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Rampage World Tour is a video game released in 1997 and is the second game in the Rampage series. The game was developed as an arcade game for Midway Games by Game Refuge Inc. designers Brian Colin and Jeff Nauman, who conceived and designed the original in 1986. It was ported to the Sega Saturn, Nintendo 64, Game Boy Color, PlayStation, Microsoft Windows and has been re-released on Midway Arcade Treasures 2 as well as being included in Rampage: Total Destruction.

Arcade flyer
Developer(s)Game Refuge Inc. (arcade/PlayStation)
Point of View (Sega Saturn/PC)
Saffire Corporation (Nintendo 64)
Digital Eclipse (Game Boy)
Publisher(s)Midway Games
GT Interactive (Europe)
Designer(s)Brian Colin, Jeff Nauman
Platform(s)Arcade, PlayStation, Saturn, Nintendo 64, Game Boy Color
  • NA: September 30, 1997
  • EU: December 1997
  • NA: November 26, 1997
  • EU: 1998
Nintendo 64
  • NA: March 30, 1998
  • EU: June 1998
Game Boy Color
  • NA: December, 1998
  • EU: 1999
Mode(s)Single-player, multiplayer


George, Lizzie, and Ralph have been released due to an explosion at a Scumlabs facility. The trio begin to destroy all of Scumlabs' bases scattered throughout the world and kill its employees. In the last levels, Scumlabs CEO Eustace DeMonic turns himself into a monster in an attempt to combat George, Lizzie, and Ralph, but is defeated during a battle on a lunar base. After this, the only surviving Scumlabs employee Dr. Elizabeth Veronica tries to disintegrate the monsters with a ray gun on her spaceship, but it only shrinks them to a miniature size, and they wind up inside her ship. George and Ralph pose on the shelves, while Lizzie bounces atop of Veronica's breasts (though the latter portion is censored on home ports.)


Like in the first Rampage game, the goal of every stage is to destroy all the buildings in each city while avoiding or destroying the military forces. If the player takes too long in destroying the city, jets will fly in and bomb the remaining buildings, ending the stage with a lower score.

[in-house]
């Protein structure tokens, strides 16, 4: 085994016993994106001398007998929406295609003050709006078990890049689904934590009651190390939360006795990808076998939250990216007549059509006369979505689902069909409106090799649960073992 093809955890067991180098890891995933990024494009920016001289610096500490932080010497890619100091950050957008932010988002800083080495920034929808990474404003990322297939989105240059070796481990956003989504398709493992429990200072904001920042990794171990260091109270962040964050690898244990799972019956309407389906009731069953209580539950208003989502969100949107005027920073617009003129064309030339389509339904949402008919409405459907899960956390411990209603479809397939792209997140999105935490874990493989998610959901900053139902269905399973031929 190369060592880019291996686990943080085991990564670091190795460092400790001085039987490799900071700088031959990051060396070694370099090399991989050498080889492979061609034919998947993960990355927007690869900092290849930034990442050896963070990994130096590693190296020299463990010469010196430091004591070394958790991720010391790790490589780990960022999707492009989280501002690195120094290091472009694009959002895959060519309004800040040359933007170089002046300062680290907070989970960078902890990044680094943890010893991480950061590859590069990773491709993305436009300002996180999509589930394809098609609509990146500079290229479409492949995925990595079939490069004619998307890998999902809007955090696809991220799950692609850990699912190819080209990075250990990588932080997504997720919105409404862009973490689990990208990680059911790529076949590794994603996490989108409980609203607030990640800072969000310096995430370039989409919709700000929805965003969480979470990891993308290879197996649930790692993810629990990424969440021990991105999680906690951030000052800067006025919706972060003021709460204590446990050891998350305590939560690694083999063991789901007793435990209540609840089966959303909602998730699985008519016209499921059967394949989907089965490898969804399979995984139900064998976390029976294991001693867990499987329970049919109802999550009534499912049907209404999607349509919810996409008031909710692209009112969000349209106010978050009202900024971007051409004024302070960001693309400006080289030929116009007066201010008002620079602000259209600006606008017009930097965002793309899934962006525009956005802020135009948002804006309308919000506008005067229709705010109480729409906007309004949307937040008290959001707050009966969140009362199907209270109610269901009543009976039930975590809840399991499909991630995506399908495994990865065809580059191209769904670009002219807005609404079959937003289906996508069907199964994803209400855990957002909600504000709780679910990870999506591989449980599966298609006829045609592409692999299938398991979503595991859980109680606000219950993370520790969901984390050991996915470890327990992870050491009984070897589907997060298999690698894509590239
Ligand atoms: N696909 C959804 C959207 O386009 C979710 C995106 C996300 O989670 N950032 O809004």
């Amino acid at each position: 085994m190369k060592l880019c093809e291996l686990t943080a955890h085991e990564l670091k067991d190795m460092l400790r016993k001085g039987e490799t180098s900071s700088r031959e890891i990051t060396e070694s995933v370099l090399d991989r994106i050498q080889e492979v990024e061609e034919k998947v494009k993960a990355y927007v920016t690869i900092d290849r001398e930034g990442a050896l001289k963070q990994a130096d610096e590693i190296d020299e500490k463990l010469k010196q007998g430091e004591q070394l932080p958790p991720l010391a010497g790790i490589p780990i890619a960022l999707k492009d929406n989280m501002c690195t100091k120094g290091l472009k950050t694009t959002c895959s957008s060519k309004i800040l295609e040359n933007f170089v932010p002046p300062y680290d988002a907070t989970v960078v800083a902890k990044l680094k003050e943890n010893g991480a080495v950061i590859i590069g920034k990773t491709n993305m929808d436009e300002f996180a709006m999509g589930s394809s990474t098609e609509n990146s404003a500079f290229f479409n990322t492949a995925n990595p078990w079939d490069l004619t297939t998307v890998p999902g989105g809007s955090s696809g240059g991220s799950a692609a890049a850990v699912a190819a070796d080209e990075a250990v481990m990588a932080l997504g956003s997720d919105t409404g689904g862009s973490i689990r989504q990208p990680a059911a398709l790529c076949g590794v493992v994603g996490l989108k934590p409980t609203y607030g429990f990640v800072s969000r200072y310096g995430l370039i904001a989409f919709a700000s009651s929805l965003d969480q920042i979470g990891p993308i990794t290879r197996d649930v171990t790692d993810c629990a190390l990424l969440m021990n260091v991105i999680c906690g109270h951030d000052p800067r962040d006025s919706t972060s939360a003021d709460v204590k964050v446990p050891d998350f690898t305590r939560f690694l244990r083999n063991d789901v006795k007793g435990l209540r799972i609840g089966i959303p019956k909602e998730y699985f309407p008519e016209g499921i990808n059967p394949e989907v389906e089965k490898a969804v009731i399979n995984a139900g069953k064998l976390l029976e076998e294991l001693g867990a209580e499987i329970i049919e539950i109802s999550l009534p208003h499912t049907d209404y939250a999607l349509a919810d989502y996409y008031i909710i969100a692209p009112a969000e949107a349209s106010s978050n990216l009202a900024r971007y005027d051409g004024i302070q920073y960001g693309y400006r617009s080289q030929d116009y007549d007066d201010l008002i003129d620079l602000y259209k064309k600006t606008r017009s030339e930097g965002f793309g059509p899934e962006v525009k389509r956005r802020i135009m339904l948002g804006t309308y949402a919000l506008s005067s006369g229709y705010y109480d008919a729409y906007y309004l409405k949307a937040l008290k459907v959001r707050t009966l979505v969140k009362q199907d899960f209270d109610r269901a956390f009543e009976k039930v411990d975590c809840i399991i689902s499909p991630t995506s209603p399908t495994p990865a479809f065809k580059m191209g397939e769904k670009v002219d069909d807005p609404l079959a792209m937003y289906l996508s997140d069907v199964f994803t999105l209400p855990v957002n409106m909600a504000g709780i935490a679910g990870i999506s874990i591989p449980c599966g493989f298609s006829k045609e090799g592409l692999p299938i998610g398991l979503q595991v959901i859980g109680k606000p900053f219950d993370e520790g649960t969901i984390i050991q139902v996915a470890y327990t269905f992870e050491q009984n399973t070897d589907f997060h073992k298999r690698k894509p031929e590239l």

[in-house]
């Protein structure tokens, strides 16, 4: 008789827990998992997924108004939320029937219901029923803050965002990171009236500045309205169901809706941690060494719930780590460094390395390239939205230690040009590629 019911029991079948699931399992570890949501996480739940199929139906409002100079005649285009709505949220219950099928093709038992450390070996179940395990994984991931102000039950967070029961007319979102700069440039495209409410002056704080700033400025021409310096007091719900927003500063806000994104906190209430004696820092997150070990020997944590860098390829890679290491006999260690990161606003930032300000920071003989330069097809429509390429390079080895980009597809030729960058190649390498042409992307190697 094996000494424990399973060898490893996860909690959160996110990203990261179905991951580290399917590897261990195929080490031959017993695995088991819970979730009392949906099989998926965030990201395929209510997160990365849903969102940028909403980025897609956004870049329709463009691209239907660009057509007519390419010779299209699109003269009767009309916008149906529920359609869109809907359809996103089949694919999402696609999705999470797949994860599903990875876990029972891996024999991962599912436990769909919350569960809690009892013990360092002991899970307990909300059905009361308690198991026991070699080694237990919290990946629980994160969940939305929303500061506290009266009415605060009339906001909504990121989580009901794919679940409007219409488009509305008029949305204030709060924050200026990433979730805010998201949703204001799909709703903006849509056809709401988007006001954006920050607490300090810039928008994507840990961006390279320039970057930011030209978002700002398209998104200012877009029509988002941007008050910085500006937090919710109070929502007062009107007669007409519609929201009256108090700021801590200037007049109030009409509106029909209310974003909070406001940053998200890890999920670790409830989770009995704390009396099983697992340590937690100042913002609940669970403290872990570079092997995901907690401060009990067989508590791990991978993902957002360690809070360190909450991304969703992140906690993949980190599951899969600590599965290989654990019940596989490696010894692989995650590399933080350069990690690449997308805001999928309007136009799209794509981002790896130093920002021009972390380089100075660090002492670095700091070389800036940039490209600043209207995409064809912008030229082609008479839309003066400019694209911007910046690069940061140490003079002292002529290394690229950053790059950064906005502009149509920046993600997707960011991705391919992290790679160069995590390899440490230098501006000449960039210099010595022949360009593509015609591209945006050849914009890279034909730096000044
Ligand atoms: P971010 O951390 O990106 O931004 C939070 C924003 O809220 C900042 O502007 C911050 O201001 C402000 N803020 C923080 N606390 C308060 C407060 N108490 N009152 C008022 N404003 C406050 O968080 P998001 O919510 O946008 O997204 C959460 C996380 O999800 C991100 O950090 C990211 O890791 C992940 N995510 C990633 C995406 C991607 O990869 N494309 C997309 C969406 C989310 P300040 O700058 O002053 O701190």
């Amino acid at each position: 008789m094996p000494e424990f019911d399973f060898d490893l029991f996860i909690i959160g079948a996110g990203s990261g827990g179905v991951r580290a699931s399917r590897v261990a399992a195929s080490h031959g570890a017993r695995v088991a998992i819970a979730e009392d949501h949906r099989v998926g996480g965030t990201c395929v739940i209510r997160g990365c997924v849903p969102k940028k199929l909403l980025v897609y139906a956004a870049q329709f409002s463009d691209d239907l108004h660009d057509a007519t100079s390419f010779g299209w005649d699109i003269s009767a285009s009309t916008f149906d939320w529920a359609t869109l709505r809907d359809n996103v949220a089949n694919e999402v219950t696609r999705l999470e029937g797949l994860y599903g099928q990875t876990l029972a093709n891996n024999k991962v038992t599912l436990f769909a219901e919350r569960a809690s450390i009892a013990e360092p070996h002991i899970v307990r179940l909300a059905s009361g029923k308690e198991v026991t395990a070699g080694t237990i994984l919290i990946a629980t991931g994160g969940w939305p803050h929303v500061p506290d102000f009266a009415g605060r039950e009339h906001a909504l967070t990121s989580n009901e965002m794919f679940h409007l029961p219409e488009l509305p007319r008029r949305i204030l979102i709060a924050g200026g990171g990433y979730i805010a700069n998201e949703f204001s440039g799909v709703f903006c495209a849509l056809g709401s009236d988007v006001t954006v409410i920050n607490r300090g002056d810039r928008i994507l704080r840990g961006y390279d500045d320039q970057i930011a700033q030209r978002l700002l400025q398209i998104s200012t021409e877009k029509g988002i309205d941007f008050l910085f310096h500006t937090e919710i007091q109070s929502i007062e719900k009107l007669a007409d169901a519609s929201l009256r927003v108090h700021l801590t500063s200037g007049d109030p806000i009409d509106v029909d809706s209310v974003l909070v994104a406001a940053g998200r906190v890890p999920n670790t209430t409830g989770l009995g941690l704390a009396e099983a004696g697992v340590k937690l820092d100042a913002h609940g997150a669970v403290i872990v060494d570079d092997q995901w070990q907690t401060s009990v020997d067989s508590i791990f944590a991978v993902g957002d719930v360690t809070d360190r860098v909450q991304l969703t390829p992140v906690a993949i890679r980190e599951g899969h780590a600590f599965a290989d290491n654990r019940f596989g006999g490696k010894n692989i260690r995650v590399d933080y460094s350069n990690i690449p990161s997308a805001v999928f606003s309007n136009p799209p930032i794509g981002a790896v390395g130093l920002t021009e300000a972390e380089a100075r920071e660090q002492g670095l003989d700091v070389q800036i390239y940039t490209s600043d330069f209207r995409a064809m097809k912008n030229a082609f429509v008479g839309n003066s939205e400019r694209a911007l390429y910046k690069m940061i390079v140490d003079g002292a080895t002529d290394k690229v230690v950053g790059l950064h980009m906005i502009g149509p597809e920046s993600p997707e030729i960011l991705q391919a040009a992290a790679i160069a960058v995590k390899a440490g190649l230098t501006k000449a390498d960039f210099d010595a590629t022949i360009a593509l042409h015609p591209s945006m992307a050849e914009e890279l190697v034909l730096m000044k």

In the first level, Peoria, a tourism billboard cycles through different regions in the country (Northeast, Southwest, etc.). Destroying the billboard when it is showing one of these regions will send the player in that direction. Players may also choose to eat or ignore the "World Tour" powerups and control which country they can visit. After getting a World Tour power-up, the next few levels will take place in a foreign location until a Scumlabs plant is destroyed. Purple radioactive waste temporarily transforms the player into a super monster known as V.E.R.N. The game will not end until every Scumlabs city has been destroyed, which may cause some erratic traveling around towards the end of the game (including multiple world tour trips if the players have missed or purposely kept from getting world tour flags).


PlayStation Pro gave the game 4 out of 10.[1]

Charles Ardai of Computer Gaming World noted that the PC port of the game had performance and graphics issues when played in full-screen mode. Best performance was achieved when the screen was set to a postcard-sized frame. He found the action to be basic, although there is a variety of animation. He added that it is "suffused with all the monster movie fun that was conspicuously lacking in the recent Godzilla film".[2]

Next Generation reviewed the arcade version of the game, rating it two stars out of five, and stated that "Rampage World Tour seems aimed at satisfying gamers' yearning for past titles like Space Invaders or Pac-Man. Fair enough, but all this remake will accomplish is to make gamers yearn for the original more than ever."[3]

Next Generation reviewed the Nintendo 64 version of the game, rating it two stars out of five, and stated that "Despite the three-player mode, no amount of graphic flash or nostalgia can improve a style of gameplay whose day has passed."[4]


  1. ^ PlayStation Pro #18 (March 1998) p. 26–27
  2. ^ Ardai, Charles (October 1998), "Rampage World Tour", Computer Gaming World, San Francisco, CA: Ziff-Davis (171): 230
  3. ^ "Finals". Next Generation. No. 34. Imagine Media. October 1997. p. 183.
  4. ^ "Finals". Next Generation. No. 41. Imagine Media. May 1998. p. 108-109.

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